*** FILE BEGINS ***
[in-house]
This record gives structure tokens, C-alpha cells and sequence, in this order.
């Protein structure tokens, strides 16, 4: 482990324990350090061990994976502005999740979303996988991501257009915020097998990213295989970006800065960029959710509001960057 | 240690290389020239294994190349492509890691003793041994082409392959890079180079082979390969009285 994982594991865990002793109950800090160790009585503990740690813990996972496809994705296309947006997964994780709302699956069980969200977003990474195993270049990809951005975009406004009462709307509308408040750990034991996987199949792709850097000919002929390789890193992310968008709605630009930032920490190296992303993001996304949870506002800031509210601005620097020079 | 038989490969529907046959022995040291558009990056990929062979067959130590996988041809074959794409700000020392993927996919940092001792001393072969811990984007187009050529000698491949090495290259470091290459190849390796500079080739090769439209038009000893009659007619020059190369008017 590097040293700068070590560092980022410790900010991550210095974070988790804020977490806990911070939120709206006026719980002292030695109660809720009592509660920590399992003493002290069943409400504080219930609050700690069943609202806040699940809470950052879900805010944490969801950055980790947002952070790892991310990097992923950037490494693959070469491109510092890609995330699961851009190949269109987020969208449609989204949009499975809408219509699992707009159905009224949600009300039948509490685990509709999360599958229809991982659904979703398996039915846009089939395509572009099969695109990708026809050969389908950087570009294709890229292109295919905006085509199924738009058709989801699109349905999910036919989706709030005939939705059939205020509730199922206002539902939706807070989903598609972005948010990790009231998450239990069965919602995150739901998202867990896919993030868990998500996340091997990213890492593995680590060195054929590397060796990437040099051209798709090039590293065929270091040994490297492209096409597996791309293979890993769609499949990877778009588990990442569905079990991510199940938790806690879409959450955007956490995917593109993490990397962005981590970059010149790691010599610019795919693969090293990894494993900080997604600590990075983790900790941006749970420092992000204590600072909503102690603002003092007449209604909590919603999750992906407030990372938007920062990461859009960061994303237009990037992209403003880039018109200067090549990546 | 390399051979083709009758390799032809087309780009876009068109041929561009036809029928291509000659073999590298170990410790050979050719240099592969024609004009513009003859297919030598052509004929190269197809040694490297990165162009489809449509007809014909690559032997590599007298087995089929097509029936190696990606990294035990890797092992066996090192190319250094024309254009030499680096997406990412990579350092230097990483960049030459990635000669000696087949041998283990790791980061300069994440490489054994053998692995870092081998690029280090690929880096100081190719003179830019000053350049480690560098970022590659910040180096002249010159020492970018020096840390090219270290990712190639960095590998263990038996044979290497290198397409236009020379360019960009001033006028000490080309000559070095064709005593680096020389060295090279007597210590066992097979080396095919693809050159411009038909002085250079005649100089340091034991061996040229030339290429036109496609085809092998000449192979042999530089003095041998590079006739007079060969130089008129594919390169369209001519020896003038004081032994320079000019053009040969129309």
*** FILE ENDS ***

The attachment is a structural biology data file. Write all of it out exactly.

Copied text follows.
[in-house]
This record gives structure tokens, C-alpha cells and sequence, in this order.
């Protein structure tokens, strides 16, 4: 482990324990350090061990994976502005999740979303996988991501257009915020097998990213295989970006800065960029959710509001960057 | 240690290389020239294994190349492509890691003793041994082409392959890079180079082979390969009285 994982594991865990002793109950800090160790009585503990740690813990996972496809994705296309947006997964994780709302699956069980969200977003990474195993270049990809951005975009406004009462709307509308408040750990034991996987199949792709850097000919002929390789890193992310968008709605630009930032920490190296992303993001996304949870506002800031509210601005620097020079 | 038989490969529907046959022995040291558009990056990929062979067959130590996988041809074959794409700000020392993927996919940092001792001393072969811990984007187009050529000698491949090495290259470091290459190849390796500079080739090769439209038009000893009659007619020059190369008017 590097040293700068070590560092980022410790900010991550210095974070988790804020977490806990911070939120709206006026719980002292030695109660809720009592509660920590399992003493002290069943409400504080219930609050700690069943609202806040699940809470950052879900805010944490969801950055980790947002952070790892991310990097992923950037490494693959070469491109510092890609995330699961851009190949269109987020969208449609989204949009499975809408219509699992707009159905009224949600009300039948509490685990509709999360599958229809991982659904979703398996039915846009089939395509572009099969695109990708026809050969389908950087570009294709890229292109295919905006085509199924738009058709989801699109349905999910036919989706709030005939939705059939205020509730199922206002539902939706807070989903598609972005948010990790009231998450239990069965919602995150739901998202867990896919993030868990998500996340091997990213890492593995680590060195054929590397060796990437040099051209798709090039590293065929270091040994490297492209096409597996791309293979890993769609499949990877778009588990990442569905079990991510199940938790806690879409959450955007956490995917593109993490990397962005981590970059010149790691010599610019795919693969090293990894494993900080997604600590990075983790900790941006749970420092992000204590600072909503102690603002003092007449209604909590919603999750992906407030990372938007920062990461859009960061994303237009990037992209403003880039018109200067090549990546 | 390399051979083709009758390799032809087309780009876009068109041929561009036809029928291509000659073999590298170990410790050979050719240099592969024609004009513009003859297919030598052509004929190269197809040694490297990165162009489809449509007809014909690559032997590599007298087995089929097509029936190696990606990294035990890797092992066996090192190319250094024309254009030499680096997406990412990579350092230097990483960049030459990635000669000696087949041998283990790791980061300069994440490489054994053998692995870092081998690029280090690929880096100081190719003179830019000053350049480690560098970022590659910040180096002249010159020492970018020096840390090219270290990712190639960095590998263990038996044979290497290198397409236009020379360019960009001033006028000490080309000559070095064709005593680096020389060295090279007597210590066992097979080396095919693809050159411009038909002085250079005649100089340091034991061996040229030339290429036109496609085809092998000449192979042999530089003095041998590079006739007079060969130089008129594919390169369209001519020896003038004081032994320079000019053009040969129309």